SEATTLE -- If the Seattle Seahawks are going to extend their streak of consecutive seasons in the playoffs to six straight years, they're going to have to find a way to solve the Arizona Cardinals' recent string of success at CenturyLink Field.
Otherwise, their season could be over on the same day as Arizona's.
In order to reach the postseason, the Seahawks (9-6) need to beat the Cardinals (7-8) and also need the Panthers to beat the Falcons. In that scenario -- and only that scenario -- the Seahawks will clinch the sixth and final playoff seed in the NFC.
"It's a championship game for us," Seahawks coach Pete Carroll said of Sunday's contest.
The Cardinals have won here three out of the last four years and are getting so used to celebrating in Seattle that coach Bruce Arians let his emotions get the best of him following last Sunday's win over the New York Giants when he told his players, "We know that's our home field. We're going up there and kick their asses."
Arians' postgame locker room comments were intended for his players' ears only, but they were caught on camera and released publicly, much to his regret a couple days later.
"Things that you say to your team in your locker room are things that are supposed to be in your locker room, but it got out and I said it," Arians said. "We have won three times in a row up there."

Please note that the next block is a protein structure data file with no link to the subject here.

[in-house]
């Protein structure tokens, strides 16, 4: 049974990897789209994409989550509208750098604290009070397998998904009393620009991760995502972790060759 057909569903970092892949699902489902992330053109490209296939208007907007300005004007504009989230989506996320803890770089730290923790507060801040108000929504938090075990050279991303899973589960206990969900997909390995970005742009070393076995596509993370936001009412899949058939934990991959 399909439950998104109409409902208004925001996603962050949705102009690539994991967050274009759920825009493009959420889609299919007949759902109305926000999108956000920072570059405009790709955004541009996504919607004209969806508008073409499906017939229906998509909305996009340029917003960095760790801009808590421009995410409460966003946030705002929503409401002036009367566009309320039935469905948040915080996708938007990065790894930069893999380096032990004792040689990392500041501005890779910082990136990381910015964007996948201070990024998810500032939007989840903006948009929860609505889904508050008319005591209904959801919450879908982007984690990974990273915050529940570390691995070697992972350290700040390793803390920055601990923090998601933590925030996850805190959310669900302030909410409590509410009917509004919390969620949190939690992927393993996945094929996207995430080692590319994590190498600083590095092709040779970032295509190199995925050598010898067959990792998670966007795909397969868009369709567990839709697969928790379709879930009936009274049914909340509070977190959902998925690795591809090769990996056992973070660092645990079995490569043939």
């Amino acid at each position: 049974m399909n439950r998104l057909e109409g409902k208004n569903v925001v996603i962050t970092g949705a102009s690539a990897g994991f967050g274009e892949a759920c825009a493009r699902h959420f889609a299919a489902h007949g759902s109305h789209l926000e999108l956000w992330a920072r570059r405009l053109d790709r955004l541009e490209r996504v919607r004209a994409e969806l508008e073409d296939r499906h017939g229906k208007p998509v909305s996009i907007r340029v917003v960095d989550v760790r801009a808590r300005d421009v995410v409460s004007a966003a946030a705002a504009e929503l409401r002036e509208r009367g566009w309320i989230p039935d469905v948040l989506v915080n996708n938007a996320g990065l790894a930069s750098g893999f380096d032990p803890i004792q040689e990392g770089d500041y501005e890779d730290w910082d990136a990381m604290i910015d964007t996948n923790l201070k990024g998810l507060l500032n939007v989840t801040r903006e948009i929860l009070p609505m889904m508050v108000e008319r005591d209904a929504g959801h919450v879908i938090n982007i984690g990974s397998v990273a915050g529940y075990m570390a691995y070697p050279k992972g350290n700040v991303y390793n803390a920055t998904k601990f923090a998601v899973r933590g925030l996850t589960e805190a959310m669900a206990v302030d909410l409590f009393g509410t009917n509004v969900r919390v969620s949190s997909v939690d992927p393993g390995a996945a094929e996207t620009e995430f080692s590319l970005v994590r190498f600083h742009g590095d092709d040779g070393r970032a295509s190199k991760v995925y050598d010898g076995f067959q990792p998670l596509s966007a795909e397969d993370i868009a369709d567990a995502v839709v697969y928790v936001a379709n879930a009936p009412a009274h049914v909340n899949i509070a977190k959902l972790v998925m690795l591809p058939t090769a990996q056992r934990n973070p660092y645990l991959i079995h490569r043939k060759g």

Actually, the Cardinals have only won each of their last two trips to Seattle. They lost there in 2014, a game in which Drew Stanton started at quarterback for Arizona in place of Carson Palmer, who was injured. Stanton will be starting again this time, too, with Palmer on season-ending injured reserve because of a broken left arm suffered back in Week 7.
"You look at Carson's history up there, he's played phenomenally well," Stanton said. "I think the only time we lose up there is maybe when I played, huh?"
Correct. And it's not like the Cardinals have a ton on the line, either. A win would do a couple things like help them avoid a losing season and given Arians his 50th victory as Arizona's coach, which would be the most in franchise history.
A win also would knock the Seahawks out of playoff contention, however.
"This is our playoff game," Arians said. "Our guys will be motivated just like theirs. They're going to be super motivated because they have to win. It should be a great game. If you're going to be a spoiler, that's the one you want to do it against."
Seattle hasn't had much success defending its home turf against the Cardinals but is 4-0-1 against its NFC West rival in games played in Arizona since Arians became coach in 2013. That doesn't help the Seahawks this week, however. They know they wouldn't be in this position if they hadn't dropped back-to-back games earlier this month to the Jaguars 30-24 and the Rams 42-7.
But here they are, just a win away from becoming only the ninth team in NFL history to string together a 10-win season for the sixth straight year.
"We had a lot of people doubting us, a lot of people sleeping on us, and we love it," Seahawks middle linebacker Bobby Wagner said after last week's victory over the Cowboys. "We love to silence the doubters."